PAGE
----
May marks the return of many birds to or through Washington, making backyard and other nearby viewing a veritable showcase of color and song.
Everything from Canada geese to calliope hummingbirds is busy in some stage of courting, breeding, nesting, or rearing young – or is on its way to traditional spring and summer range even further north.
Those birds that remain in Washington year-round – like the chickadees, nuthatches, woodpeckers, finches and other species regularly seen at backyard winter feeding stations – are also suddenly brighter in color and singing to establish breeding and nesting territories, going through mating rituals, and building new nests or remodeling old ones.
But it’s the “neo-tropical” species that winter in Central or South America that return or pass through now, triggered mostly by longer daylight hours, that especially catch our eye with exotic flashes of yellow, red, blue and other hues.
Warblers are some of the most noticeable and numerous — orange-crowned, yellow-rumped, black-throated gray, Townsend’s, yellow, MacGillivray’s, Wilson’s, and common yellowthroat.
Our many swallow species, several named for nesting preferences, grab attention with their aerial acrobatics – tree, violet-green, bank, cliff, northern rough-winged, barn, and purple martins.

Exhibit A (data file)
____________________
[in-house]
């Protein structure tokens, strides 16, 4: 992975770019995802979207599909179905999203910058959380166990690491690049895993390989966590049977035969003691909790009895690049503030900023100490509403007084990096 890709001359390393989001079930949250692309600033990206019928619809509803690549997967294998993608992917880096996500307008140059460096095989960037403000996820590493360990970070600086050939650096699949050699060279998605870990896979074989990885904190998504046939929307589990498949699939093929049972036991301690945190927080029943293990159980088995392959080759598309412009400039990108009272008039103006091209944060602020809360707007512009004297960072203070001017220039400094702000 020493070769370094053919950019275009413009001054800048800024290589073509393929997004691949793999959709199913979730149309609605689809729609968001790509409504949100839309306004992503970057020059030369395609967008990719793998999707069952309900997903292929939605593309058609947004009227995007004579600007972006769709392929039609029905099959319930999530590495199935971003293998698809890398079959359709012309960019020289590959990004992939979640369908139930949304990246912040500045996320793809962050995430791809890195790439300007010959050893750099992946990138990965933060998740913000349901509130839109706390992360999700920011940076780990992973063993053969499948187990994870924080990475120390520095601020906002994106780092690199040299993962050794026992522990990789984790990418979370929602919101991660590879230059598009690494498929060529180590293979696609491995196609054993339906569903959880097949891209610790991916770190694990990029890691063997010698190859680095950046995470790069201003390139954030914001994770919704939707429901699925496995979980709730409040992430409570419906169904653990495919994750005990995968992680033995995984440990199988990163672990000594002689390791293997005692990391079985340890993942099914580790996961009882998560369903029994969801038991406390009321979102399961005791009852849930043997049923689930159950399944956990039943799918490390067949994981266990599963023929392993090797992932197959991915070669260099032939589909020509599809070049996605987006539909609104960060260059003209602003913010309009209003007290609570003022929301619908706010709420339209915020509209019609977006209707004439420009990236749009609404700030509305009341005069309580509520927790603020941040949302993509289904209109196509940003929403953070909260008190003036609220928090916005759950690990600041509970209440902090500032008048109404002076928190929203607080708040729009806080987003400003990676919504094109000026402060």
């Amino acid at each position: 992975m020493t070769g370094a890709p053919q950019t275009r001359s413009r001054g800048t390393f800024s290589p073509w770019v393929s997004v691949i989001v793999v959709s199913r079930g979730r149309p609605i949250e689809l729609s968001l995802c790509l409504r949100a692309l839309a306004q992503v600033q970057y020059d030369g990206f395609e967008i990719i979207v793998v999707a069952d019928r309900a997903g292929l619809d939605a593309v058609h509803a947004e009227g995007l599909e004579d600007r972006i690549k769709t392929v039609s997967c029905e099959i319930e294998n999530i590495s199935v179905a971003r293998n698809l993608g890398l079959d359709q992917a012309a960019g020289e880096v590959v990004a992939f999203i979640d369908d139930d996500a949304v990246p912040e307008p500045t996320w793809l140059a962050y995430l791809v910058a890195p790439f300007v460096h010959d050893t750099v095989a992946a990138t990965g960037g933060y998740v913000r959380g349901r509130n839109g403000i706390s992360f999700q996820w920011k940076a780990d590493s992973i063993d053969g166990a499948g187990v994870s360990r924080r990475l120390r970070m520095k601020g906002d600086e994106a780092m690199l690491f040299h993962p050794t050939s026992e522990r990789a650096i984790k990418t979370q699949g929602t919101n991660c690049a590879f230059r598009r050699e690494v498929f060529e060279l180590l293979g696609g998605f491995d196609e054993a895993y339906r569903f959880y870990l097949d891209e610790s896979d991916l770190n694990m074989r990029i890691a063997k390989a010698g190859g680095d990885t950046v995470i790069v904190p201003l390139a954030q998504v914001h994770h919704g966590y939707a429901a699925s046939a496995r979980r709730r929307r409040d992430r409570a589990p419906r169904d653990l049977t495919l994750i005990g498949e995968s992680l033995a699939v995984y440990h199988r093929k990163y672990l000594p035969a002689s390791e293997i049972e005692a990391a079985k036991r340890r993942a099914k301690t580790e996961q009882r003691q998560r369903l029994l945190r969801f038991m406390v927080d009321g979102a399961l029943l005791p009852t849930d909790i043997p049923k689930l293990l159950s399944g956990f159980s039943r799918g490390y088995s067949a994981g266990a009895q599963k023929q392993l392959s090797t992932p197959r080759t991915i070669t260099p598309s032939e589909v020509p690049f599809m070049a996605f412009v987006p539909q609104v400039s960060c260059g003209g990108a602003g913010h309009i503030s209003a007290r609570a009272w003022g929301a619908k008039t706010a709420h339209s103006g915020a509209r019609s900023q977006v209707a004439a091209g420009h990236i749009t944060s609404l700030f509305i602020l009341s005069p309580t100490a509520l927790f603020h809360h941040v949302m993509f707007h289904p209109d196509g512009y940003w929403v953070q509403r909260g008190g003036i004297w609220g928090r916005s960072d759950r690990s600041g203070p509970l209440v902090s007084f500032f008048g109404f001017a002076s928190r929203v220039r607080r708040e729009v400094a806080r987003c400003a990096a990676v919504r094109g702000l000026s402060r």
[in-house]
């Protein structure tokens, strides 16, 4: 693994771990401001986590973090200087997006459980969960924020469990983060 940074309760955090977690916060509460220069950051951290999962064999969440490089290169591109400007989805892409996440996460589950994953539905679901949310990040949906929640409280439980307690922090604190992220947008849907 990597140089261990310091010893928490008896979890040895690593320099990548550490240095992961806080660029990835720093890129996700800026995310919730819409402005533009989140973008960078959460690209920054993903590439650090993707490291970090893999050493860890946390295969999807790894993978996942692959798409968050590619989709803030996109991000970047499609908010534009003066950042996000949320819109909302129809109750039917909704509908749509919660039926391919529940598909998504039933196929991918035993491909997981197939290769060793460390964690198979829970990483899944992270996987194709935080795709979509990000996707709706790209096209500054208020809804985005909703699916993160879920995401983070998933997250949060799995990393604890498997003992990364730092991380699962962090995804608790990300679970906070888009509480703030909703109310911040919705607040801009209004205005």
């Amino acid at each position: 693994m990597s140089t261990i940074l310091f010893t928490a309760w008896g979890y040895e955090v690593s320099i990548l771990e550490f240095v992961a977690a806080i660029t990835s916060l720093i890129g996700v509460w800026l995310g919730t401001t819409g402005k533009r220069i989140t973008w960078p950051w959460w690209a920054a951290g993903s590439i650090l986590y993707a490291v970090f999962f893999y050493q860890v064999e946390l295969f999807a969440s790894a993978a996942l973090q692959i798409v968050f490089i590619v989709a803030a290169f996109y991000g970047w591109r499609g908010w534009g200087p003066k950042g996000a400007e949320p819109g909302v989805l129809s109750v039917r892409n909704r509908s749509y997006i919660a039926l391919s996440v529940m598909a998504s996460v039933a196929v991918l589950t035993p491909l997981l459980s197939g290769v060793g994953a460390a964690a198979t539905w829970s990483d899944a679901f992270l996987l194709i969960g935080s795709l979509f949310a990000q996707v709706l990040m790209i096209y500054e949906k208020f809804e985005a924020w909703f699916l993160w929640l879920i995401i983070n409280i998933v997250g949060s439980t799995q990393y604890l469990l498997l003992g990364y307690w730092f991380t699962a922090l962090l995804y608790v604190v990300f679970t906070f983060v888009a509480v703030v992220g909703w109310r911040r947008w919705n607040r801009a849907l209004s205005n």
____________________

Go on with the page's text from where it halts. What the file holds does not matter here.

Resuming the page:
And of course backyard birders who provide sugar water in feeders are delighting in the return of our hummingbirds – black-chinned, Anna’s, calliope, and rufous.
Other neotropicals are just as bright or melodious, including ruby-crowned kinglets, mountain and western bluebirds, Swainson’s, hermit and varied thrushes, western tanagers, black-headed grosbeaks, lazuli buntings, yellow-headed blackbirds, Bullock’s orioles, house wrens, Vaux’s and white-throated swifts, and chipping, Brewer’s, lark, fox, savannah, Lincoln’s, vesper, and white-crowned sparrows.
Celebrating this influx of species is International Migratory Bird Day (http://birdday.org/birdday ), always the second Saturday of May, with many events across Washington then or sometime this month, including:
- Grays Harbor Shorebird Festival, May 4-6 (http://www.shorebirdfestival.com/ )
- Tukwila Backyard Wildlife Festival, May 12 (http://www.backyardwildlifefair.org/ )
- Turnbull National Wildlife Refuge work party, May 12, and “Flowers, Floods and Feathers” festival, May 19 (http://www.fws.gov/turnbull/currentevents.html )
- Leavenworth Spring Bird Festival, May 17-20 (http://www.leavenworthspringbirdfest.com/ )